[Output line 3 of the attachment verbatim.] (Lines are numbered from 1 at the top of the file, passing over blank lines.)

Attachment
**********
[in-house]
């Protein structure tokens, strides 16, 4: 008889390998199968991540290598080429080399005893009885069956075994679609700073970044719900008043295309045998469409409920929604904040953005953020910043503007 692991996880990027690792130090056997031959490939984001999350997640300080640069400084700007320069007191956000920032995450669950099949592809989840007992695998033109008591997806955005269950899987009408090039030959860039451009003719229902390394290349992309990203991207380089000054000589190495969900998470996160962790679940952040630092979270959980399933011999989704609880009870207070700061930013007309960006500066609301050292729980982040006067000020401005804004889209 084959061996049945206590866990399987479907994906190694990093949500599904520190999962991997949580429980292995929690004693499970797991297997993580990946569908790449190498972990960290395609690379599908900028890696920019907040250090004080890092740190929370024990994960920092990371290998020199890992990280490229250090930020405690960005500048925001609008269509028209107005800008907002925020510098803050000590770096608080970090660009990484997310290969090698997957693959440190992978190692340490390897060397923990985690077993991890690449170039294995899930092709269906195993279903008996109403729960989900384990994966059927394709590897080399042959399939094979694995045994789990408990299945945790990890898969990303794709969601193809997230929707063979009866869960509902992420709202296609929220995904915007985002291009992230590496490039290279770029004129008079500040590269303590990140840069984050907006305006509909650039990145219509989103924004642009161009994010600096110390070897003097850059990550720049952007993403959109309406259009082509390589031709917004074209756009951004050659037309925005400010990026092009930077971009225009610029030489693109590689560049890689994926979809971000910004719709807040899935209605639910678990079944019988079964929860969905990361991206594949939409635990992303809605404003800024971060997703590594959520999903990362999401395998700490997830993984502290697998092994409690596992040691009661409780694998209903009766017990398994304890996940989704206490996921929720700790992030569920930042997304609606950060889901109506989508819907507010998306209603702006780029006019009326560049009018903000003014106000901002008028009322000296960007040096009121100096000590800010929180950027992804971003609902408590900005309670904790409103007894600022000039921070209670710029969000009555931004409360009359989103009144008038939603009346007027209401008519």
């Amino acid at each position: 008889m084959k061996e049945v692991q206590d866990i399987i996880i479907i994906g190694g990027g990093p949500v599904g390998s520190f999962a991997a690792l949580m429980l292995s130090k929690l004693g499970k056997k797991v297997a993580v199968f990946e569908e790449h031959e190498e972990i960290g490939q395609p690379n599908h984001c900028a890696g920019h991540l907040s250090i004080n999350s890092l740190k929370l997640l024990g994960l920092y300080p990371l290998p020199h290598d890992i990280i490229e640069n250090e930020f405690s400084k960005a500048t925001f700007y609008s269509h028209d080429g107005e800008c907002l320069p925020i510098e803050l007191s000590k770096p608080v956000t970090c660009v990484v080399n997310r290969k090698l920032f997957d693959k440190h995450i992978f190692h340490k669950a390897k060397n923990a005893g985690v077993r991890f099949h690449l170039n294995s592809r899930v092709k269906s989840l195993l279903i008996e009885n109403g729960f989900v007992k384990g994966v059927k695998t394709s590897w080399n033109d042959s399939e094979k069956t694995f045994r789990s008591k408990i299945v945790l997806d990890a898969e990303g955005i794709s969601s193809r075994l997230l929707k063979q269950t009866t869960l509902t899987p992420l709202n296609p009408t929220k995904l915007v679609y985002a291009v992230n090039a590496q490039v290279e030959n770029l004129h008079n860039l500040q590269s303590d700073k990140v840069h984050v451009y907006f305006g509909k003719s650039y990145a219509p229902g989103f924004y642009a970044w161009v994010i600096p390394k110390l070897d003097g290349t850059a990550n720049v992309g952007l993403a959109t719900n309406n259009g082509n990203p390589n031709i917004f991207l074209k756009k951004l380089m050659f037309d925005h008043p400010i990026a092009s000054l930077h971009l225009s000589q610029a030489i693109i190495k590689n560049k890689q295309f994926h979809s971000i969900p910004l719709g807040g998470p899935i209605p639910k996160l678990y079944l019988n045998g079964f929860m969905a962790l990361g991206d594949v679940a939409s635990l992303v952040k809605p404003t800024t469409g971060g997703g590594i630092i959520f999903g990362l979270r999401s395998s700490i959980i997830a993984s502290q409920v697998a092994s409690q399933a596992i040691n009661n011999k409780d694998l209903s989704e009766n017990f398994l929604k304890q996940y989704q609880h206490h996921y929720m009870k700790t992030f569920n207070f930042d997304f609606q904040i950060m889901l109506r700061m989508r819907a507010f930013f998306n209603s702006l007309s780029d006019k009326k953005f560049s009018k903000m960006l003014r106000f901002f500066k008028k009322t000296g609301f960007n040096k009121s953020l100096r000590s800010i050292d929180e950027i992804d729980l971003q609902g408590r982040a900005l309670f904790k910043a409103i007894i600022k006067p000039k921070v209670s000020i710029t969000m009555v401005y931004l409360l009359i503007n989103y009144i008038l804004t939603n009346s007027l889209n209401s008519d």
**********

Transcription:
């Amino acid at each position: 008889m084959k061996e049945v692991q206590d866990i399987i996880i479907i994906g190694g990027g990093p949500v599904g390998s520190f999962a991997a690792l949580m429980l292995s130090k929690l004693g499970k056997k797991v297997a993580v199968f990946e569908e790449h031959e190498e972990i960290g490939q395609p690379n599908h984001c900028a890696g920019h991540l907040s250090i004080n999350s890092l740190k929370l997640l024990g994960l920092y300080p990371l290998p020199h290598d890992i990280i490229e640069n250090e930020f405690s400084k960005a500048t925001f700007y609008s269509h028209d080429g107005e800008c907002l320069p925020i510098e803050l007191s000590k770096p608080v956000t970090c660009v990484v080399n997310r290969k090698l920032f997957d693959k440190h995450i992978f190692h340490k669950a390897k060397n923990a005893g985690v077993r991890f099949h690449l170039n294995s592809r899930v092709k269906s989840l195993l279903i008996e009885n109403g729960f989900v007992k384990g994966v059927k695998t394709s590897w080399n033109d042959s399939e094979k069956t694995f045994r789990s008591k408990i299945v945790l997806d990890a898969e990303g955005i794709s969601s193809r075994l997230l929707k063979q269950t009866t869960l509902t899987p992420l709202n296609p009408t929220k995904l915007v679609y985002a291009v992230n090039a590496q490039v290279e030959n770029l004129h008079n860039l500040q590269s303590d700073k990140v840069h984050v451009y907006f305006g509909k003719s650039y990145a219509p229902g989103f924004y642009a970044w161009v994010i600096p390394k110390l070897d003097g290349t850059a990550n720049v992309g952007l993403a959109t719900n309406n259009g082509n990203p390589n031709i917004f991207l074209k756009k951004l380089m050659f037309d925005h008043p400010i990026a092009s000054l930077h971009l225009s000589q610029a030489i693109i190495k590689n560049k890689q295309f994926h979809s971000i969900p910004l719709g807040g998470p899935i209605p639910k996160l678990y079944l019988n045998g079964f929860m969905a962790l990361g991206d594949v679940a939409s635990l992303v952040k809605p404003t800024t469409g971060g997703g590594i630092i959520f999903g990362l979270r999401s395998s700490i959980i997830a993984s502290q409920v697998a092994s409690q399933a596992i040691n009661n011999k409780d694998l209903s989704e009766n017990f398994l929604k304890q996940y989704q609880h206490h996921y929720m009870k700790t992030f569920n207070f930042d997304f609606q904040i950060m889901l109506r700061m989508r819907a507010f930013f998306n209603s702006l007309s780029d006019k009326k953005f560049s009018k903000m960006l003014r106000f901002f500066k008028k009322t000296g609301f960007n040096k009121s953020l100096r000590s800010i050292d929180e950027i992804d729980l971003q609902g408590r982040a900005l309670f904790k910043a409103i007894i600022k006067p000039k921070v209670s000020i710029t969000m009555v401005y931004l409360l009359i503007n989103y009144i008038l804004t939603n009346s007027l889209n209401s008519d």